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Training Camp

Danny Shelton bringing Polynesian culture to Browns locker room

Danny Shelton watches documentaries on Netflix about ancient history and about aliens.

He has two dogs: a pitbull named Moni and a husky named Juicy. He drives a Chevy Silverado truck. His girlfriend Mara and the dogs are moving to Ohio soon.

He loves comedians Will Ferrell and Kevin Hart. If the movie "Rush Hour" is on TV, Shelton will stop what he's doing to watch.

That's the American culture he loves. That's one side to the behemoth, 339-pound Shelton, who's quickly rising up the depth chart in Cleveland Browns training camp as a do-it-all defensive tackle.

You can't miss the other side, what Shelton refers to as the "Poly lifestyle" – traditions and culture he grew up with as an infant in the Samoan Islands. And he's bringing that culture to the locker room and city of Cleveland.

When Shelton arrived for training camp in late July, he brought with him a handful of lava-lavas, the traditional skirts worn by Polynesian men. Linebackers Scott Solomon and Craig Robertson have been spotted wearing them around the team cafeteria. Shelton said he and his agent are discussing the launch of a Polynesian clothing line.

"I wear it because you get a nice cool breeze on your legs," said Robertson, the team's de facto one-liner king. "But honestly, people are gravitating toward Danny. He's intense on the field but a goofball in the locker room. We need guys like that."

"We are embracing Danny," linebacker Karlos Dansby said. "We're a family at the end of the day. That's how we are approaching it. We're going to embrace his traditions. Bring it on, man. We're family. We're all in."


Born in California and raised in Washington, Shelton fully embraced his Polynesian roots, and they serve as the crux of his character. Tattoos all over his body symbolize a value he learned growing up in this culture – the warrior tooth necklace, a Polynesian arm sleeve representing the passageway into adulthood. 

Earlier this summer, the ponytailed defensive lineman flew back to Samoa, where several of his cousins were named chiefs of their village. Shelton participated in tribal ceremonies and helped make a drink known as Kava, a western Pacific plant mixed with water.

"It looks like dirt water and it tastes pretty bitter," Shelton said. "But it relaxes your body. It's a natural drink. It helps with soreness. After you drink it, you have the best night of rest."  

Defensive line coach Anthony Weaver can't help but smile when he sees Shelton walking around barefoot upstairs near the Browns coaching offices. Weaver was born in 1980 to military parents and his mother is of full Samoan descent. Shelton's ever-present reminder of their customs have given his coach a nostalgic feeling in Berea.

"The one thing about the Samoan culture is that they are tremendously proud people," Weaver said. "Anytime someone is put in a position where they can glorify that, it's huge."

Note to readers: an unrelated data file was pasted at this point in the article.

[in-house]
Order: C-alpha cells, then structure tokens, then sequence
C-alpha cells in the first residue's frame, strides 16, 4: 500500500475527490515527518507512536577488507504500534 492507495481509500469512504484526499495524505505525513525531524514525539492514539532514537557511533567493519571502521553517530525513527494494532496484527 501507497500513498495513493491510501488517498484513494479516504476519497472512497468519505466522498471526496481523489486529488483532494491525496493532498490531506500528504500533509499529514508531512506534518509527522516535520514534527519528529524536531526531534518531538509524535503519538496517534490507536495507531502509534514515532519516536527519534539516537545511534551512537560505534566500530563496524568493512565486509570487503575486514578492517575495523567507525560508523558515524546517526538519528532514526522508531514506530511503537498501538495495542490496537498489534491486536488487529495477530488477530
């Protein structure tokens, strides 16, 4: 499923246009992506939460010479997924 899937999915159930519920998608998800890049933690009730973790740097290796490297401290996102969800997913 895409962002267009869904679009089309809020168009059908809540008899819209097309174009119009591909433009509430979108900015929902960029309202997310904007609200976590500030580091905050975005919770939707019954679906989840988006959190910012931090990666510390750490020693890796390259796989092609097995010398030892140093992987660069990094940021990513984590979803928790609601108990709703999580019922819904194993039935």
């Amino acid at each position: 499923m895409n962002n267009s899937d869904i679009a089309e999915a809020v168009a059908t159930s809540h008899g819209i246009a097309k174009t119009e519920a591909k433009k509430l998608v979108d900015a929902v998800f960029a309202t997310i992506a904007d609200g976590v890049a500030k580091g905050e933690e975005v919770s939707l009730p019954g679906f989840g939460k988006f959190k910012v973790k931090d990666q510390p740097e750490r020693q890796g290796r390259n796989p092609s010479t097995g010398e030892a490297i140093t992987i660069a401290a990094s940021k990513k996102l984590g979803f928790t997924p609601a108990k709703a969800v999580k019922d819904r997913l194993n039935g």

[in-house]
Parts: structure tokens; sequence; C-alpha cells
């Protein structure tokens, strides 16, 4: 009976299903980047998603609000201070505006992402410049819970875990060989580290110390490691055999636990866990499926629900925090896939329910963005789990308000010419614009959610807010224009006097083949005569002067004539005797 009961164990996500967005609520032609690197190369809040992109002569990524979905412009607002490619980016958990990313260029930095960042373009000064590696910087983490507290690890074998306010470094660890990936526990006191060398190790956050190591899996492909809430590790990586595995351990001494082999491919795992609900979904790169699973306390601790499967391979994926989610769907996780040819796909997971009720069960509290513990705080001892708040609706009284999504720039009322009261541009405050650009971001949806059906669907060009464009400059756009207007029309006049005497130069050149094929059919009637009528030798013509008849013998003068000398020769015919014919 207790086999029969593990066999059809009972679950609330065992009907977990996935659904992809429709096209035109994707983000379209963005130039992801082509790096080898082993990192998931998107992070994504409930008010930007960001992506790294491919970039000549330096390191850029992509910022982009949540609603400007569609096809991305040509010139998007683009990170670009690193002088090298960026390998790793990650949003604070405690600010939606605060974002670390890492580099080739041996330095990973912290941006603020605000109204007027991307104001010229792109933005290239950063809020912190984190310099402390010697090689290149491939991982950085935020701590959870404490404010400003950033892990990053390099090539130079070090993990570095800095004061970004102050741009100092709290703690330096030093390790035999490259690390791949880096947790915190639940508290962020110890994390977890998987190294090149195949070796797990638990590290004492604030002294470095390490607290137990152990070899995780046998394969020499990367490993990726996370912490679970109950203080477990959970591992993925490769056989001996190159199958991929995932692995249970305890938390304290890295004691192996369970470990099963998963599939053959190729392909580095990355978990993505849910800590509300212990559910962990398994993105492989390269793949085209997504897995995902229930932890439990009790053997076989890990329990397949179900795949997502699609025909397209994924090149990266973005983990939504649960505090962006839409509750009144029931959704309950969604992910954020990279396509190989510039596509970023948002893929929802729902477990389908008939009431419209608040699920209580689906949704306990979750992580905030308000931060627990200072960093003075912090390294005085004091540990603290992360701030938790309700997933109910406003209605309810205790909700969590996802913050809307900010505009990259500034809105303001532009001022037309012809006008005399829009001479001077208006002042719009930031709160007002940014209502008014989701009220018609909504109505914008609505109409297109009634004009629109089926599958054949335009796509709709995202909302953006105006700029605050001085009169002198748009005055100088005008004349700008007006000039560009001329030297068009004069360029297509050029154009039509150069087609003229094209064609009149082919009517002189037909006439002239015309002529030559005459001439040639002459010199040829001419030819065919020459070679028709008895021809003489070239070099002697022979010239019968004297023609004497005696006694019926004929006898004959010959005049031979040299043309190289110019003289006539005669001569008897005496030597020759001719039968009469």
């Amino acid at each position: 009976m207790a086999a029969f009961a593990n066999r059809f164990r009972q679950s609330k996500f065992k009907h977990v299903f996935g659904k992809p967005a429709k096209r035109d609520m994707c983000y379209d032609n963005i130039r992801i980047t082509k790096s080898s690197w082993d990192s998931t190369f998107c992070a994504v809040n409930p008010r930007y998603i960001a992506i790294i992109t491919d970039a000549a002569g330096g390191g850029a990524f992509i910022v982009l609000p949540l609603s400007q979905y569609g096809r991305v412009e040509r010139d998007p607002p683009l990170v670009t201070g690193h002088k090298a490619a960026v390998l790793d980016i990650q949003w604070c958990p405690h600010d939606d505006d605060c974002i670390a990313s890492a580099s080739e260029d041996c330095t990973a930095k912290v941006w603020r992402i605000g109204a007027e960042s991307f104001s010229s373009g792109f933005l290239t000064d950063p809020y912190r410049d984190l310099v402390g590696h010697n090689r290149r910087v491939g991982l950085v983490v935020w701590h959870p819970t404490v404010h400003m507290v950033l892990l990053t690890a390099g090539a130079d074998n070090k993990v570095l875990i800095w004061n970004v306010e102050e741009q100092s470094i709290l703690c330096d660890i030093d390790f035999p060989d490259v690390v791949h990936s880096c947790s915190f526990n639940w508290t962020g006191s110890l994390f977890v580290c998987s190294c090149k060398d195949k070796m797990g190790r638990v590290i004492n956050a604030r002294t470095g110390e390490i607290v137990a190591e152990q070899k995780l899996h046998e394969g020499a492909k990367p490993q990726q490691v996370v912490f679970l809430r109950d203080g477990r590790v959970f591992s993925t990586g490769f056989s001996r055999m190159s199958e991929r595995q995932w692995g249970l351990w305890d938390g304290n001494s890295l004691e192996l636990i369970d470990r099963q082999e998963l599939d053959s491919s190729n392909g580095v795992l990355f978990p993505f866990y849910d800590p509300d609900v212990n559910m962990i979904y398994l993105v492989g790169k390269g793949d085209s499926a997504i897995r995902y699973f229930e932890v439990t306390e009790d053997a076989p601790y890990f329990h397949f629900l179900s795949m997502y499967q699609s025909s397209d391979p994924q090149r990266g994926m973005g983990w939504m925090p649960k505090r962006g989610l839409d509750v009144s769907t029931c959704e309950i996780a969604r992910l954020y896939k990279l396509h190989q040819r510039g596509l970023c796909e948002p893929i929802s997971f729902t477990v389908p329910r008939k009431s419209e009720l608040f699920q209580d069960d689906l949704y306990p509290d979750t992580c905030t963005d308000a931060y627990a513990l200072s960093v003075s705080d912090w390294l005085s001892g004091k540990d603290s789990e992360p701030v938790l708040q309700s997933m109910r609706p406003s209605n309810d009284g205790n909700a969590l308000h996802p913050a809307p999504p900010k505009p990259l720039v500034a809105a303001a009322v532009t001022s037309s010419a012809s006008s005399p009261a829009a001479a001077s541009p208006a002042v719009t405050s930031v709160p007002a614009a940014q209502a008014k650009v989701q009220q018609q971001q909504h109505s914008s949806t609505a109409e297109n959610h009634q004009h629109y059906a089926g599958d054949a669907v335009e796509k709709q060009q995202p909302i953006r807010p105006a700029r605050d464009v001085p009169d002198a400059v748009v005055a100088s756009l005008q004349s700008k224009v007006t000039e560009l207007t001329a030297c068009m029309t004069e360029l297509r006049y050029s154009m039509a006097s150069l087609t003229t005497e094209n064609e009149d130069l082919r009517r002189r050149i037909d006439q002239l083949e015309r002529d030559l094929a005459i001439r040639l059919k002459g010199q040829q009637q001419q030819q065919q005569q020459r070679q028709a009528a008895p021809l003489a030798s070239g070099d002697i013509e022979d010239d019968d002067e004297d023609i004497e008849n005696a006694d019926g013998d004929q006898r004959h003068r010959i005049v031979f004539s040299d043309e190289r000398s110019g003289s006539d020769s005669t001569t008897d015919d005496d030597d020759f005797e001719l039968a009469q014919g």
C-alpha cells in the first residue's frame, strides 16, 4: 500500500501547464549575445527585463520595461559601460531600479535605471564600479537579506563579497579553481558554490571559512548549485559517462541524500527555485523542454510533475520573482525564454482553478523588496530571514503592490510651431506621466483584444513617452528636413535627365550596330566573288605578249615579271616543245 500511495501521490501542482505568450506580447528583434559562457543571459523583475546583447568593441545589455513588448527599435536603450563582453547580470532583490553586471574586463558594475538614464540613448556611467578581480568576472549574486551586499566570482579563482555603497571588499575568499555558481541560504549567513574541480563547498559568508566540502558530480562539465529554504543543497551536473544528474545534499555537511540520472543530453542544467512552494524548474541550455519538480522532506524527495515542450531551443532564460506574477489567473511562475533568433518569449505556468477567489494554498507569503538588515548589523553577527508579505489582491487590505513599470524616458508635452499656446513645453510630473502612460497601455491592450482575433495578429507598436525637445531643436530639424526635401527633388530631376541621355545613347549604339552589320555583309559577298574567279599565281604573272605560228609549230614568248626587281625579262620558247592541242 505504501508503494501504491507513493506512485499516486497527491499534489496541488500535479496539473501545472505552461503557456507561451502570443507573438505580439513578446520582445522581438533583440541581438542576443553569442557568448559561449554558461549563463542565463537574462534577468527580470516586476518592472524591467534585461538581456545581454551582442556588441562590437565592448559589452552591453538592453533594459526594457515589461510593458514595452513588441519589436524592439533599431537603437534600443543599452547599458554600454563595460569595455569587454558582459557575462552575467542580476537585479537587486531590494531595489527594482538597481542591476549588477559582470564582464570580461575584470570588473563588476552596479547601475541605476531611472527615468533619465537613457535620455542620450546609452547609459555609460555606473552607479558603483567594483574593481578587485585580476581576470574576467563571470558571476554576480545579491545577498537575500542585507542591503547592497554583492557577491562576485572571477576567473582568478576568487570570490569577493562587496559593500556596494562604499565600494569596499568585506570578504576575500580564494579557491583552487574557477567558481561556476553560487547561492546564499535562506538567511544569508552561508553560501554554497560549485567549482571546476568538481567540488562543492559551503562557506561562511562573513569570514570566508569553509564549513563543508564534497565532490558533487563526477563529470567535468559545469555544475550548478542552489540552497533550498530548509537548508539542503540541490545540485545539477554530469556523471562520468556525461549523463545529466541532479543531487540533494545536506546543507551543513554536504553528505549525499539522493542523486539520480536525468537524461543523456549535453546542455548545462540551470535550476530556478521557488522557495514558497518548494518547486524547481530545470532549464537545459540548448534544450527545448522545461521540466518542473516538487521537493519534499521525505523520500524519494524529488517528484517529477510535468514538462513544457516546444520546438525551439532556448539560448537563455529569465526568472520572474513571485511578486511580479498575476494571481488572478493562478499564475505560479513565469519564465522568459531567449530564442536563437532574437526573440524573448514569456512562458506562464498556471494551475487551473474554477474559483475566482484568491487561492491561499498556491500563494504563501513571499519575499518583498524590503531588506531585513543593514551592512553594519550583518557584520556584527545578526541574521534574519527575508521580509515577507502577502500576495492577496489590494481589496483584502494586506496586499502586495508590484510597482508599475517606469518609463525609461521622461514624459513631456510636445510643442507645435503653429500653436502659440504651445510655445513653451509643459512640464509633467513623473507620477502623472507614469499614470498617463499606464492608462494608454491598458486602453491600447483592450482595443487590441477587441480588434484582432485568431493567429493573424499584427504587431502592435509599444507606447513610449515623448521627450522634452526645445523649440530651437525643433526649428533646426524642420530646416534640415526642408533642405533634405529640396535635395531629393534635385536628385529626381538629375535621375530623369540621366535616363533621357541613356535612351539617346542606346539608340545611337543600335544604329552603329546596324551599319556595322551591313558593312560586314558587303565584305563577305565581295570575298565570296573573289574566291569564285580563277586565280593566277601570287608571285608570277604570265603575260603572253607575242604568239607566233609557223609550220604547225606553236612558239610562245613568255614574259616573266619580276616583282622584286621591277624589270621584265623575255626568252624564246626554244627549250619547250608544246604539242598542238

While Shelton's individuality within the walls of the Browns locker room garners more notice by the day, his play on the football field is growing even more conspicuous.

Not even halfway through training camp, Shelton's repetitions with the first-team defense are increasing by the day. With his massive lower body churning like a Kitchen-Aid, No. 71 has been consistently eating, and sometimes disposing, two offensive linemen at a time.

"I think a lot of people would be surprised by his agility," Weaver said. "The rap on him coming out was that he's a first- and second-down guy. But when you watch him out there, he's able to flip his hips and win on the edge in pass rush. It's impressive."

Where training camp becomes the longest and hardest grind is in the classroom. After the Browns sign autographs, lift weights and eat lunch, the day's film is analyzed. Every player is given a positive or negative grade because, as Mike Pettine says, this is a pass-fail league. The classroom is where the best teams in the league win.

Coaches and teammates have been putting the heat on Shelton in these settings to see how he handles it.

"Anytime a coach asks him in a meeting, 'Danny – what's this?' Before the coach even finishes asking the question, Danny's answering it," safety Donte Whitner said. "He's an energetic guy. Have you seen him pick up a fumble? The moves and jukes he can make. You understand a guy that is 340 pounds should not be able to move like this. He's very enthused about the game of football."

September 20 marks the Browns' first regular season game at FirstEnergy Stadium. What the Dawg Pound will notice right away about Shelton is how much energy the new rookie brings to the field. Before the snap, he's waving his arms to raise the volume level, and, afterward, he'll let out big screams and spontaneous celebration jigs. 

Will some of the dances have a Polynesian flavor to them? You bet.

"I call it," Shelton said, "the Samoan Slapdance."

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